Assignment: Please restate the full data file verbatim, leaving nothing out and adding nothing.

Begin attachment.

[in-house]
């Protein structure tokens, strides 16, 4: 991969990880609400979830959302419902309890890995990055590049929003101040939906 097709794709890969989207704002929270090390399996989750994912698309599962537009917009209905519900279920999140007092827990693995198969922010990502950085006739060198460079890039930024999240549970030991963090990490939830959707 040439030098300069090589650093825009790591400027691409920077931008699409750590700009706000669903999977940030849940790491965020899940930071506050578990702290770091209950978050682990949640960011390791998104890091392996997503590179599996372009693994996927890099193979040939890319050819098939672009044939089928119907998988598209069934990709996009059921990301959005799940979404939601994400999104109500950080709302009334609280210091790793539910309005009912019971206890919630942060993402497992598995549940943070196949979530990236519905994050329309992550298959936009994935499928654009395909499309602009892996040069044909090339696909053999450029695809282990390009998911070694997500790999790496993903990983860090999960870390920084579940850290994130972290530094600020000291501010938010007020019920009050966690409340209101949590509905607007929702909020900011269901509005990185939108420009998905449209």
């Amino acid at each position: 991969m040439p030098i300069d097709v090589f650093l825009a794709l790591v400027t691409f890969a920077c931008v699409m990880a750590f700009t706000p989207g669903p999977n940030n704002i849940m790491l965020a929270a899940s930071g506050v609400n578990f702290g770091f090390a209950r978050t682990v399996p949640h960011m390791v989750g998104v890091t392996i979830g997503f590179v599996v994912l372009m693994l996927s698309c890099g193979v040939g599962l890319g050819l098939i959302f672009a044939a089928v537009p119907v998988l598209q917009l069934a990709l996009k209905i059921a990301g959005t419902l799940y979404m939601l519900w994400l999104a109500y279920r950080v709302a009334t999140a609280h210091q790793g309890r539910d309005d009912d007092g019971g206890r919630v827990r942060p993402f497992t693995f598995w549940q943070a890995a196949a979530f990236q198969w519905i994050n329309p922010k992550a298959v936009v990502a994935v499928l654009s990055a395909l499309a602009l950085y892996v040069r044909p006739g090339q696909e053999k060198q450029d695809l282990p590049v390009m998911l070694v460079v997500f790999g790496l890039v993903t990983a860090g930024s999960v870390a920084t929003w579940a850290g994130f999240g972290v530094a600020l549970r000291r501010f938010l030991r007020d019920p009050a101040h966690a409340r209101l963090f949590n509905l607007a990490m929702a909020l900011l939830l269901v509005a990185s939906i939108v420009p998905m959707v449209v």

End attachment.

[in-house]
């Protein structure tokens, strides 16, 4: 991969990880609400979830959302419902309890890995990055590049929003101040939906 097709794709890969989207704002929270090390399996989750994912698309599962537009917009209905519900279920999140007092827990693995198969922010990502950085006739060198460079890039930024999240549970030991963090990490939830959707 040439030098300069090589650093825009790591400027691409920077931008699409750590700009706000669903999977940030849940790491965020899940930071506050578990702290770091209950978050682990949640960011390791998104890091392996997503590179599996372009693994996927890099193979040939890319050819098939672009044939089928119907998988598209069934990709996009059921990301959005799940979404939601994400999104109500950080709302009334609280210091790793539910309005009912019971206890919630942060993402497992598995549940943070196949979530990236519905994050329309992550298959936009994935499928654009395909499309602009892996040069044909090339696909053999450029695809282990390009998911070694997500790999790496993903990983860090999960870390920084579940850290994130972290530094600020000291501010938010007020019920009050966690409340209101949590509905607007929702909020900011269901509005990185939108420009998905449209």
């Amino acid at each position: 991969m040439p030098i300069d097709v090589f650093l825009a794709l790591v400027t691409f890969a920077c931008v699409m990880a750590f700009t706000p989207g669903p999977n940030n704002i849940m790491l965020a929270a899940s930071g506050v609400n578990f702290g770091f090390a209950r978050t682990v399996p949640h960011m390791v989750g998104v890091t392996i979830g997503f590179v599996v994912l372009m693994l996927s698309c890099g193979v040939g599962l890319g050819l098939i959302f672009a044939a089928v537009p119907v998988l598209q917009l069934a990709l996009k209905i059921a990301g959005t419902l799940y979404m939601l519900w994400l999104a109500y279920r950080v709302a009334t999140a609280h210091q790793g309890r539910d309005d009912d007092g019971g206890r919630v827990r942060p993402f497992t693995f598995w549940q943070a890995a196949a979530f990236q198969w519905i994050n329309p922010k992550a298959v936009v990502a994935v499928l654009s990055a395909l499309a602009l950085y892996v040069r044909p006739g090339q696909e053999k060198q450029d695809l282990p590049v390009m998911l070694v460079v997500f790999g790496l890039v993903t990983a860090g930024s999960v870390a920084t929003w579940a850290g994130f999240g972290v530094a600020l549970r000291r501010f938010l030991r007020d019920p009050a101040h966690a409340r209101l963090f949590n509905l607007a990490m929702a909020l900011l939830l269901v509005a990185s939906i939108v420009p998905m959707v449209v």